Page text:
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Cricket - 15. July 2017.

Australia pulls through for comfortable 59-run win

South Africa became the first team to bowl Australia out at the ICC Women’s World Cup 2017, stopping them on 269 in 48.3 overs. Australia, though, turned on a middle-overs squeeze to complete a clinical defence. It extended its unbeaten record against the African side with a 60-run win in their final group stage match at Taunton on Saturday.

The match had little significance for qualification, allowing semi-finalists Australia and South Africa to rest Meg Lanning and Chloe Tryon respectively.

Dane van Niekerk, the tournament’s leading wicket-taker, was South Africa’s best bowler, while her fellow leg-spinner, the young Sune Luus, had five wickets to her name. Fifties from Nicole Bolton, Beth Mooney and the ever reliant Ellyse Perry gave Australia a good total to defend, which it did despite a sparkling 71 from Laura Wolvaardt.

South Africa got off to a brisk start, despite losing Lizelle Lee early. Rachel Haynes, in again from the bench to captain the side, held onto a high catch offered by Lee at mid-off from the bowling of Jess Jonassen.

The first semi-final is between England and South Africa
The first semi-final is between England and South Africa

Wolvaardt’s cover-drives, though, were immaculately timed to scythe through the field. She maintained a good rate of scoring, ensuring her side was ahead of its opponents’ at the same stage. A nudged single through her favourite off-side region brought up her sixth career-fifty in 61 deliveries.

Trisha Chetty, meanwhile, built on from a dropped catch while on 9 to add 67 for the second wicket. A moment of hesitation in running for the second, however, saw her caught short at the batter’s end, and things unravelled for South Africa.

Haynes, who had bowled only six times in ODIs before, introduced her left-arm medium pace into the attack to get the big wickets of Mignon du Preez and Wolvaardt in consecutive overs. Du Preez, looking to punish a first ball loose full toss, mistimed to Ashleigh Gardner, while Wolvaardt too found the same fielder.

Marizanne Kapp, van Niekerk, Luus and Ayabonga Khaka departed in the space of three runs and three overs, through a combination of bad luck, poor shot selection and good bowling. 

Perry, bowling her full quota of overs for once, and Jonassen were in the thick of it, taking two wickets each, while Gardner kept up her impressive economy rate. Shabnim Ismail offered token resistance at the end, and was the last wicket to fall off the last ball as South Africa’s innings folded for 210. But the teams were only going through the motions by then.

The second semifinal is between Australia and India
The second semifinal is between Australia and India

Earlier, back at the ground where they opened the team’s campaign with a hundred-run stand, Bolton and Mooney added 114 for the first wicket after Australia chose to bat. As is their wont, they ignored the Power Play perks, getting to a steady 40 in the first ten, with 36 dots.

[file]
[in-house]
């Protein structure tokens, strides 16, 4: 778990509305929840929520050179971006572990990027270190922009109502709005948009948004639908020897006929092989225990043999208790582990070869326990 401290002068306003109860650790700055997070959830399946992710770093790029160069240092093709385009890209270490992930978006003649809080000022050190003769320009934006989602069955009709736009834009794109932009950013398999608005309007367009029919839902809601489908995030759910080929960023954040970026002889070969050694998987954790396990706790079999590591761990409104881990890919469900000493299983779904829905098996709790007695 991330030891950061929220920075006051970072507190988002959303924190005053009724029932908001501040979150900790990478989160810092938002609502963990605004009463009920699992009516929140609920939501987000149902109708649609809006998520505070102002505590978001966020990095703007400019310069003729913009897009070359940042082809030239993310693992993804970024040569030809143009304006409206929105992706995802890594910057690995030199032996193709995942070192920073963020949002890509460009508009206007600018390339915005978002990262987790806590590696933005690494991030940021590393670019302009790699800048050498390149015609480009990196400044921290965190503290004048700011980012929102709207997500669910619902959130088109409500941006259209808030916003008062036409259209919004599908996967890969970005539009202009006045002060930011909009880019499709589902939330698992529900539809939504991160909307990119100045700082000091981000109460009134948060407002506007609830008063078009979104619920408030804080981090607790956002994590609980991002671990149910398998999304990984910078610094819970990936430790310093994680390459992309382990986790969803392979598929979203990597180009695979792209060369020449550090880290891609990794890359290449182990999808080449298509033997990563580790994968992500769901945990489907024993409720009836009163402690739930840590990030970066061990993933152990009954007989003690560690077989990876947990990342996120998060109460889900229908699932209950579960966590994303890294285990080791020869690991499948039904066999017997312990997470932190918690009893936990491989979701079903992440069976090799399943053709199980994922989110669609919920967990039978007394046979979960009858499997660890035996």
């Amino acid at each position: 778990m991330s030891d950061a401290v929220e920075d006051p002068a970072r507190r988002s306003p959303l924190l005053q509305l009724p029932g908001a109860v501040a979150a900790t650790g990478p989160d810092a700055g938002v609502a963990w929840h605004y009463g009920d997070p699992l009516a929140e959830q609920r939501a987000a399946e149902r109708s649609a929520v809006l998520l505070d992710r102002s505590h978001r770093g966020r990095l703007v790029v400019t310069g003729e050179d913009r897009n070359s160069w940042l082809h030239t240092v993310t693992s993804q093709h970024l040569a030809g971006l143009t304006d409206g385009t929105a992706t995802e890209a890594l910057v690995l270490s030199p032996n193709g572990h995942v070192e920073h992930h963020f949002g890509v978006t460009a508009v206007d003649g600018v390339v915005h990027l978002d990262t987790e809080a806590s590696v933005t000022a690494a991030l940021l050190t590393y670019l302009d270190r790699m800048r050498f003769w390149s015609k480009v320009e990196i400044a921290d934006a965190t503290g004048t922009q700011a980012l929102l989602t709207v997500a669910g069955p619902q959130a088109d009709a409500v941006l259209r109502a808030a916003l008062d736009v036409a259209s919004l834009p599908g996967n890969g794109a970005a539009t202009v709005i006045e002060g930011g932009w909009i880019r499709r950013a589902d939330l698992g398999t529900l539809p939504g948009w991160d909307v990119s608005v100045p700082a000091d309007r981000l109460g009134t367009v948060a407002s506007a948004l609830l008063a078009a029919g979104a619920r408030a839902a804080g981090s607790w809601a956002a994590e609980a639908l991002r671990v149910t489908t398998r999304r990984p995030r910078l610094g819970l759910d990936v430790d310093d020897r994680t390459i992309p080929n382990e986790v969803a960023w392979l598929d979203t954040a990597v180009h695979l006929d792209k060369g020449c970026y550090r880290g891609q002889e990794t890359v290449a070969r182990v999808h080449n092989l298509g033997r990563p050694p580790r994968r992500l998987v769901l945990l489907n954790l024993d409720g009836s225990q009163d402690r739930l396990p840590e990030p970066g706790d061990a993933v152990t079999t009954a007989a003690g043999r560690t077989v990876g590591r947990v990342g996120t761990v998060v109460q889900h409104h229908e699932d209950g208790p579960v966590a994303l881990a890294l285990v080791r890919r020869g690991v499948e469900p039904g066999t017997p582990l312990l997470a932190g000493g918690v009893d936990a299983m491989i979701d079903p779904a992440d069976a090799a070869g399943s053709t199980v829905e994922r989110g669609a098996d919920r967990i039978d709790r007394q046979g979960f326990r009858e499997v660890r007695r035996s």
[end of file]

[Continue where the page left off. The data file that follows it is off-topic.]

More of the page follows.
Having got to the drinks break unscathed, the duo looked to open up, with Bolton especially strong in the mid-wicket region. She went past her fifty with a couple of leg side fours off Masabata Klaas. Luus was taken for three boundaries in the next, the last of which helped Mooney join her partner with a 51-ball half-century and take the team past 100 in the 19th over.

Ayabonga Khaka got the first breakthrough, clipping Mooney’s bails with a full and straight delivery. Next over, van Niekerk’s second, Haynes didn’t read one that dipped and stayed on middle, handing the bowler a simple return catch.

 
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A disappointing shot denied Bolton (79) a three-figure score. Advancing to taken on a full toss Luus so temptingly offered, she hit straight to cover to be the young leg-spinner’s first of the day. Off the very next ball, Elyse Villani returned for her second golden duck of the tournament, ambitiously attempting a sweep off a flighted delivery that was full and outside leg, only to be bowled around the leg.

The 67 runs Luus went for in her full quota should be an indication of how erratic she was. She bowled a succession of loopy full tosses, one of which was sent over the long-on ropes for Perry’s only six. Yet, in taking her on, the Australians opened themselves up to risk.

Alyssa Healy, for instance, dispatched her full tosses for three consecutive fours in the 43rd over, before holing out to a juggling Moseline Daniels while attempting a fourth down the ground.

That was the third in a series of wickets as she and van Niekerk halted the Aussie charge after a batting Power Play that yielded 39 and had Klaas sent off the attack for bowling her second shoulder-high no-ball. Perry smacked a short ball from Luus straight to Kapp at mid-wicket; van Niekerk, with a change of ends for her second spell had Alex Blackwell hole out to mid-on. 

It was a chance for the Australian middle and lower order to get a hit, but the South African leg-spinners did well to pull things back, allowing just 40 runs after the 40th over. Kapp wrapped up the innings in the 49th over with two wickets in two balls.

Australia finish the group stage second to play India, while South Africa is fourth and will play its semi-final in Bristol against England.

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